Apr 22, 2016 | By Alec

3D printed selfies, made with the help of a 3D scanning booth, are becoming increasingly popular. This popularity means that the number of 3D scanning booths is expanding quite quickly – even one German cruise ship now has its own 3D scanning booth. New booths are also entering the market left and right, and now a particularly promising and efficient model has been launched by Russian startup Texel Portal, who already have six booths in operation.

This new startup only recently appeared on the international radar by winning the Seedstarts Moscow startup competition. As Texel Portal’s CEO Maxim Fedyukov explained, the idea for their custom 3D scanner started back in 2007, when he wrote a PhD thesis on 3D imaging solutions for full size human models. “I simply wanted to create something not just scientifically advanced, but that would be really useful for people. Sergey Klimentyev, our Business Development Lead, started constructing 3D scanner prototypes at home before we met,” he explains. They were quickly joined by mathematician Andrey Poskonin and rocket scientist (now chief engineering officer) Andrey Kudryavtsev. “So here we have great synergy of multi-talented people, working ten times more efficiently and faster than we were before we met,” he says.

Together, they have come up with a particularly impressive 3D scanning booth called the Portal, which has been specifically tailored to start 3D printing as quickly as possible. They call it the “world’s first engaging 3D scanner”, and it is particularly eye-catching for its design. Though most 3D scanning booths are exactly that – a booth – the Portal is actually just a frame that spins around the occupant during 3D scanning (an exterior frame can be added for some privacy). “The Texel Portal is unique because any 3D sensors can be mounted on its frame. We purchase and test all the latest units and when new sensors demonstrate better performance we make it possible to do a quick upgrade and replace old sensors with the latest technology,” they say. This design, they say, makes it perfect for transporting and easy assembly. They also state that it is particularly stable, despite its design.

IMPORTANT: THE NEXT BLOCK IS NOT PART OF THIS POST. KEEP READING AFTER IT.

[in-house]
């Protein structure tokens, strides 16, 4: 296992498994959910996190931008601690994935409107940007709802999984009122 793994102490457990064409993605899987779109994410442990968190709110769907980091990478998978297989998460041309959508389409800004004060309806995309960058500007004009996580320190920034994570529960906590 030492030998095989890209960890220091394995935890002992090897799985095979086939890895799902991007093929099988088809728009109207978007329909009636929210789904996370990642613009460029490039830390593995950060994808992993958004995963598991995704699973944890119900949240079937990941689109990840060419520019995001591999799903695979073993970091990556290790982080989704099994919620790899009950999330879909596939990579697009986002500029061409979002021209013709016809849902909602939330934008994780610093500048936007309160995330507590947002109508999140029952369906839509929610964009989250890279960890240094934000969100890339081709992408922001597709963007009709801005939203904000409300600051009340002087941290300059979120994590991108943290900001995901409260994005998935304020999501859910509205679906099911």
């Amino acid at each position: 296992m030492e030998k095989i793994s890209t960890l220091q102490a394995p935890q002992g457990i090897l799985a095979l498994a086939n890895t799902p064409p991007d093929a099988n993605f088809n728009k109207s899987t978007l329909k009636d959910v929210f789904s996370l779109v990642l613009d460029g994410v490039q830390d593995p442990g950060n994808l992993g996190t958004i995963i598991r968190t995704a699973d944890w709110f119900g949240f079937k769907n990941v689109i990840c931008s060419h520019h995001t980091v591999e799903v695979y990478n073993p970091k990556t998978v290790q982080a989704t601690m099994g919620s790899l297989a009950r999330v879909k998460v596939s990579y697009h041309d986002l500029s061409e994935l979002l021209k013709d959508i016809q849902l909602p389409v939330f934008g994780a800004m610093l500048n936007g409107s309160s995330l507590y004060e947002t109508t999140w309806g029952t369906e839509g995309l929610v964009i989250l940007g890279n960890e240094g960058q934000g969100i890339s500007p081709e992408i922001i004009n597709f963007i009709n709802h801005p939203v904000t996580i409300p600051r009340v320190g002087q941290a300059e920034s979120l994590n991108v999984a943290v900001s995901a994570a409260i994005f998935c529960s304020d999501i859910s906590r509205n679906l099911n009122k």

But they call their tech solutions their main achievement. “We were able to make a breakthrough in accuracy that no other company has been able to achieve using 3D sensors available today,” they say. Spinning around at 0.05 rpm/sec, the Portal captures a model with a texture detail of down to 1 mm (1 million polygons). 3D scanning takes just 20 seconds, and the 3D models are made available in OBJ, VRML, PLY, STL, and AVT formats. The patented machine is also completely automated and gives an almost instant visualization of the results (takes about a minute) – perfect for parties. They estimate they could scan up to 40 people per hour with the Portal. If desired, it could be ready to 3D print as soon as a minute later.

These impressive stats are doubtlessly the reason why things are moving quickly for Texel Portal right now. “Recently we were named one of the top Moscow innovations and were invited to join the Moscow Government’s booth at Open Innovations, the largest technological event in Russia. During the exhibition our Portal was also visited by top officials including Sergey Sobyanin, Mayor of Moscow. Now our Portals are opening in Moscow parks and wedding palaces, to contribute to the city’s innovative image and attractiveness. We work hard, but I’m sure now we find help easier thanks to our new status of the selected company to represent Russia at an international competition,” the CEO says.

They have six booths in operation already, of which three are in Moscow and one is in Marbella, Spain. However, they are also already capable of providing more for use in public spaces, special events, theme parks and elsewhere. “The 3D scanner Portal allows you to produce and sell hundreds of high quality personalized miniature figures of people each month,” they claim, showing very diverse examples, from 3D printed (full color) selfies to coffee mugs and even coins baring your face.



Posted in 3D Scanning



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